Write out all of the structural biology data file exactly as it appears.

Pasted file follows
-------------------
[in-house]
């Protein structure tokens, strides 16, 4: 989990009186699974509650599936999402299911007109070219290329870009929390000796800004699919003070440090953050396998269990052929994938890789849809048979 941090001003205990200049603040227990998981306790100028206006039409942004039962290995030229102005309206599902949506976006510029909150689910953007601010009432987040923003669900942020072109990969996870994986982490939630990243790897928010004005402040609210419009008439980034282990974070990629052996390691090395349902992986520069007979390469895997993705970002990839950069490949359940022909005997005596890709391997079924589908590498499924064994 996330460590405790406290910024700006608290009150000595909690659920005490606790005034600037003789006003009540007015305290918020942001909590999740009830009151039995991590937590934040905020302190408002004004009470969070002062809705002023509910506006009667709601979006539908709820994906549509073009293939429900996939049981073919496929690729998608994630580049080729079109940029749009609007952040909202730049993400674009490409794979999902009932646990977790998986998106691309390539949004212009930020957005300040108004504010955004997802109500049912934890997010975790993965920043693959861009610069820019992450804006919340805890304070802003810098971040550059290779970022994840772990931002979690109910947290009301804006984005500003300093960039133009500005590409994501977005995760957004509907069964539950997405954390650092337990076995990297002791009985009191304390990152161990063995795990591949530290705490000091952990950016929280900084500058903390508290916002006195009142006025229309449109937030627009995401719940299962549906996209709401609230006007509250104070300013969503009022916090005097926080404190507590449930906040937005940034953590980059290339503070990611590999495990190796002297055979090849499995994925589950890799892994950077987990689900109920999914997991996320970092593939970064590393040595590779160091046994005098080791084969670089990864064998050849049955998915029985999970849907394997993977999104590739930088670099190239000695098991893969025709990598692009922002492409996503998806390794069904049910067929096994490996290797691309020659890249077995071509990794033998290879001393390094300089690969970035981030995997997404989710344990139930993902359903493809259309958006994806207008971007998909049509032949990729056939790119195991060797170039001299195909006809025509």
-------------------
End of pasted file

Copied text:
[in-house]
């Protein structure tokens, strides 16, 4: 989990009186699974509650599936999402299911007109070219290329870009929390000796800004699919003070440090953050396998269990052929994938890789849809048979 941090001003205990200049603040227990998981306790100028206006039409942004039962290995030229102005309206599902949506976006510029909150689910953007601010009432987040923003669900942020072109990969996870994986982490939630990243790897928010004005402040609210419009008439980034282990974070990629052996390691090395349902992986520069007979390469895997993705970002990839950069490949359940022909005997005596890709391997079924589908590498499924064994 996330460590405790406290910024700006608290009150000595909690659920005490606790005034600037003789006003009540007015305290918020942001909590999740009830009151039995991590937590934040905020302190408002004004009470969070002062809705002023509910506006009667709601979006539908709820994906549509073009293939429900996939049981073919496929690729998608994630580049080729079109940029749009609007952040909202730049993400674009490409794979999902009932646990977790998986998106691309390539949004212009930020957005300040108004504010955004997802109500049912934890997010975790993965920043693959861009610069820019992450804006919340805890304070802003810098971040550059290779970022994840772990931002979690109910947290009301804006984005500003300093960039133009500005590409994501977005995760957004509907069964539950997405954390650092337990076995990297002791009985009191304390990152161990063995795990591949530290705490000091952990950016929280900084500058903390508290916002006195009142006025229309449109937030627009995401719940299962549906996209709401609230006007509250104070300013969503009022916090005097926080404190507590449930906040937005940034953590980059290339503070990611590999495990190796002297055979090849499995994925589950890799892994950077987990689900109920999914997991996320970092593939970064590393040595590779160091046994005098080791084969670089990864064998050849049955998915029985999970849907394997993977999104590739930088670099190239000695098991893969025709990598692009922002492409996503998806390794069904049910067929096994490996290797691309020659890249077995071509990794033998290879001393390094300089690969970035981030995997997404989710344990139930993902359903493809259309958006994806207008971007998909049509032949990729056939790119195991060797170039001299195909006809025509």